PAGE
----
Dear Friends of Second Church,
I am in that part of the Christmas season where my best intentions for the season are starting to come undone.
Each year, I resolve to get started early with my wrapping, make time for quiet and prayer, listen to more music (Annie Lennox’s Christmas CD remains my favorite, at least in principle), and let myself really settle into the festivity.
I also have this vision that I’ll have found the perfect gift for each person, and secured it, months ago, leaving me little to do in December except watch “It’s a Wonderful Life” and drink hot chocolate.
Well, once again I’m not quite there yet.
Advent, the season before Christmas, is often described as one of “waiting and expectation.”
But in our world, “expectations” have come to mean something different than they once did. When we talk about “expectations,” we’re often referring to measurement and evaluation in some way. I shudder to think of the offices where Monday morning post-mortems of Christmas will unfold: “So did Christmas meet or exceed your expectations this year?”
If I’m honest, I know that my intentions for the season are, in their own way, about that sort of expectations, too — was I organized enough about the tasks of Christmas this year? Was I tracking who-likes-what closely enough that I was “ready to go” ahead of the predictable bottlenecks?
If I’m not careful, that kind of “expectation” can turn Christmas into little more than an exercise in clearing my desk before a vacation.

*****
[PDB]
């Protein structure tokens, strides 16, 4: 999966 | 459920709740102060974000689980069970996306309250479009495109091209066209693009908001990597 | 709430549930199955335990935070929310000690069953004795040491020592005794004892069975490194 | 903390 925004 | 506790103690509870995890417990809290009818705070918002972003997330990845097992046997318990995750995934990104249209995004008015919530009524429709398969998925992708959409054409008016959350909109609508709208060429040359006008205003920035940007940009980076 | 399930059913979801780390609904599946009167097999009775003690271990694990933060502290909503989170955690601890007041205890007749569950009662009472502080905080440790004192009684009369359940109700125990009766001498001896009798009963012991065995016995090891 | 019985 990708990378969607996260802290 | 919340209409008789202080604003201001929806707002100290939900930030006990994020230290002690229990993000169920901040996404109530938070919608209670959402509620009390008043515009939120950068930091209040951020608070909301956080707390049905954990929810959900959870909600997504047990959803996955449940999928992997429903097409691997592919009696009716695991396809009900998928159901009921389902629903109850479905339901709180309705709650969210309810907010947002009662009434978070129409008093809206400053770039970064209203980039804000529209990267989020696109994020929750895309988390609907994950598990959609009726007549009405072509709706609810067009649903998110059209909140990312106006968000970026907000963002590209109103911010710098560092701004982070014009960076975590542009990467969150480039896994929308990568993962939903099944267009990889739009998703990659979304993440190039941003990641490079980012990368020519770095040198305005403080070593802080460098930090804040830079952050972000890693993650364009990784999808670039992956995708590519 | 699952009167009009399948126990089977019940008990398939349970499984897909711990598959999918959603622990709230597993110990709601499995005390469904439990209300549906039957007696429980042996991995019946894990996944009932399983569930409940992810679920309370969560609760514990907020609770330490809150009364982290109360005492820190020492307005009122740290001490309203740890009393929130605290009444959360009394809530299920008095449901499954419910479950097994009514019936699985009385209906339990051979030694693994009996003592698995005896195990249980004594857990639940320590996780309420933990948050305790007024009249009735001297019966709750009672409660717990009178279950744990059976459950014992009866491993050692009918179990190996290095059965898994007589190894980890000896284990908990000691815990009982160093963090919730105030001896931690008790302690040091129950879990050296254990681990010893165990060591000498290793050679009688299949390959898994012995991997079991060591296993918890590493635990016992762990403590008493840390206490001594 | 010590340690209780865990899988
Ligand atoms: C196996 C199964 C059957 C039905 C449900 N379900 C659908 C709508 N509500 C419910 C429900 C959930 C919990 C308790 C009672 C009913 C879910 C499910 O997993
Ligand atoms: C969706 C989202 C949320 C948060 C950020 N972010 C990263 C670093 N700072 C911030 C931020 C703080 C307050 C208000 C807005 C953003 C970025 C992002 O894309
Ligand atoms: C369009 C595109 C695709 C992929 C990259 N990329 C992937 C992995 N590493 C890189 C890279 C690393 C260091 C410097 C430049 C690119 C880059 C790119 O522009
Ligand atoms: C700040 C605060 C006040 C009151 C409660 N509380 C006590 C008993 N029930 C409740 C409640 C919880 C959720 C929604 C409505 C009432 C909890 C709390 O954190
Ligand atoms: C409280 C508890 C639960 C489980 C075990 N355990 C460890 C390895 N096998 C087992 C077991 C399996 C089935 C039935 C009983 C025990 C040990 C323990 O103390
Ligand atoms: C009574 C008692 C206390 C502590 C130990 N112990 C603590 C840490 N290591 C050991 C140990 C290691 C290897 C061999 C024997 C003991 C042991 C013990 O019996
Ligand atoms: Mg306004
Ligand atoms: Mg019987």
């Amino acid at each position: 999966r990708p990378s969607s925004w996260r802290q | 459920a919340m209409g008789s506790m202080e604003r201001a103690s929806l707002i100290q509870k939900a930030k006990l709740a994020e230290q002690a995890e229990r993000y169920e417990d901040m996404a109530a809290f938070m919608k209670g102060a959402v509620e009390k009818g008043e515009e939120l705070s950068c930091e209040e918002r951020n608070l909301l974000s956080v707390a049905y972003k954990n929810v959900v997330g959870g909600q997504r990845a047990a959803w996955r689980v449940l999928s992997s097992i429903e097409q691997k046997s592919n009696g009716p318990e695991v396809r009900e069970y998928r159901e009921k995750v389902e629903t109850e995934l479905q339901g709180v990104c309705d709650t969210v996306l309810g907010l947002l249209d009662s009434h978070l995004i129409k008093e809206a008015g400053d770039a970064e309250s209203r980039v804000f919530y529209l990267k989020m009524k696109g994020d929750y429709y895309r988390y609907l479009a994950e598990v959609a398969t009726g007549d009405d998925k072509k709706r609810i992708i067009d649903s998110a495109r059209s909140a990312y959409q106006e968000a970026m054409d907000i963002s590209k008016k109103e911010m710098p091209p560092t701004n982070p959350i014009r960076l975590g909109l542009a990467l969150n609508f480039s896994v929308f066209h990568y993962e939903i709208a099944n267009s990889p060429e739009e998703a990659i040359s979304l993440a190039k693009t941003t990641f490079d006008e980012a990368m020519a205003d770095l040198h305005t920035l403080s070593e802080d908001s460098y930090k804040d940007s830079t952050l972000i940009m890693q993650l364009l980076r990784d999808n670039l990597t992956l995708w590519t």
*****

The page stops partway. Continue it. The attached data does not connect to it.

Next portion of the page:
Advent is supposed to take us outside of all that — to remind us about a bigger sort of hope and imagination. It’s about Expectation with a capital “E.”
It’s less about practicalities (important as those are) and more about remembering what it feels like to dream.
This seems to have gotten harder for us, and is all the more important for just that reason.
Our gathering, our exchanging gifts, our effort at getting lights on a tree and remembering to water it — all “the things” of Christmas aren’t just another to-do list to get through. They’re invitations to dream again. To say how much we love and feel grateful for one another. To practice caring.
Because the expectations that matter most are not the little performance measures we can come to live by all too easily. The expectations that matter are the ones that give us life and hope — the expectation of an even greater love that is to come, for us and for all people.
May we all find our spirits brightened by that kind of expectations in these coming weeks.
See you in church,